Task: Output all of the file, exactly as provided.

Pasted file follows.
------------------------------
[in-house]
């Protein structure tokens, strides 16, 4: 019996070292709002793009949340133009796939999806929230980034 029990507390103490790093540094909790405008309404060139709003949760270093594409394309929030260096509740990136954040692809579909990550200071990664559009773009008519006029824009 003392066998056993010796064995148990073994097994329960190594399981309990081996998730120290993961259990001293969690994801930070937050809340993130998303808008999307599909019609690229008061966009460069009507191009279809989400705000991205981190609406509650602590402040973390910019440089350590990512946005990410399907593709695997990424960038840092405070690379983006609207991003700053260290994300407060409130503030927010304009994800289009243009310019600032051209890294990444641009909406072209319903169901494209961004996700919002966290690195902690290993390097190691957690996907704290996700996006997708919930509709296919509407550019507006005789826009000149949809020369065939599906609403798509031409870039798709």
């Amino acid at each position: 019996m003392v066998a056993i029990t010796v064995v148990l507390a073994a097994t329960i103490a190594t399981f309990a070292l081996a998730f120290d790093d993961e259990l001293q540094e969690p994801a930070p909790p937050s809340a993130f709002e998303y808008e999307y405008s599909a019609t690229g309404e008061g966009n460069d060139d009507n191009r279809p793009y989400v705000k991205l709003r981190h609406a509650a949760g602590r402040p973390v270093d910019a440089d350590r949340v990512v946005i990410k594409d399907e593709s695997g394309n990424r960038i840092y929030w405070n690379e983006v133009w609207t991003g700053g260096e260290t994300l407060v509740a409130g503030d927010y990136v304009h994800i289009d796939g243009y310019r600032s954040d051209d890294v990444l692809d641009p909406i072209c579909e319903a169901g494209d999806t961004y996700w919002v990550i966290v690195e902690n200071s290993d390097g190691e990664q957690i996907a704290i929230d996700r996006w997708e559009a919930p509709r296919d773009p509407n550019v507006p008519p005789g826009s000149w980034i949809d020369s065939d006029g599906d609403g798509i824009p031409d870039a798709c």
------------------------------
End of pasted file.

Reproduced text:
[in-house]
């Protein structure tokens, strides 16, 4: 019996070292709002793009949340133009796939999806929230980034 029990507390103490790093540094909790405008309404060139709003949760270093594409394309929030260096509740990136954040692809579909990550200071990664559009773009008519006029824009 003392066998056993010796064995148990073994097994329960190594399981309990081996998730120290993961259990001293969690994801930070937050809340993130998303808008999307599909019609690229008061966009460069009507191009279809989400705000991205981190609406509650602590402040973390910019440089350590990512946005990410399907593709695997990424960038840092405070690379983006609207991003700053260290994300407060409130503030927010304009994800289009243009310019600032051209890294990444641009909406072209319903169901494209961004996700919002966290690195902690290993390097190691957690996907704290996700996006997708919930509709296919509407550019507006005789826009000149949809020369065939599906609403798509031409870039798709």
């Amino acid at each position: 019996m003392v066998a056993i029990t010796v064995v148990l507390a073994a097994t329960i103490a190594t399981f309990a070292l081996a998730f120290d790093d993961e259990l001293q540094e969690p994801a930070p909790p937050s809340a993130f709002e998303y808008e999307y405008s599909a019609t690229g309404e008061g966009n460069d060139d009507n191009r279809p793009y989400v705000k991205l709003r981190h609406a509650a949760g602590r402040p973390v270093d910019a440089d350590r949340v990512v946005i990410k594409d399907e593709s695997g394309n990424r960038i840092y929030w405070n690379e983006v133009w609207t991003g700053g260096e260290t994300l407060v509740a409130g503030d927010y990136v304009h994800i289009d796939g243009y310019r600032s954040d051209d890294v990444l692809d641009p909406i072209c579909e319903a169901g494209d999806t961004y996700w919002v990550i966290v690195e902690n200071s290993d390097g190691e990664q957690i996907a704290i929230d996700r996006w997708e559009a919930p509709r296919d773009p509407n550019v507006p008519p005789g826009s000149w980034i949809d020369s065939d006029g599906d609403g798509i824009p031409d870039a798709c």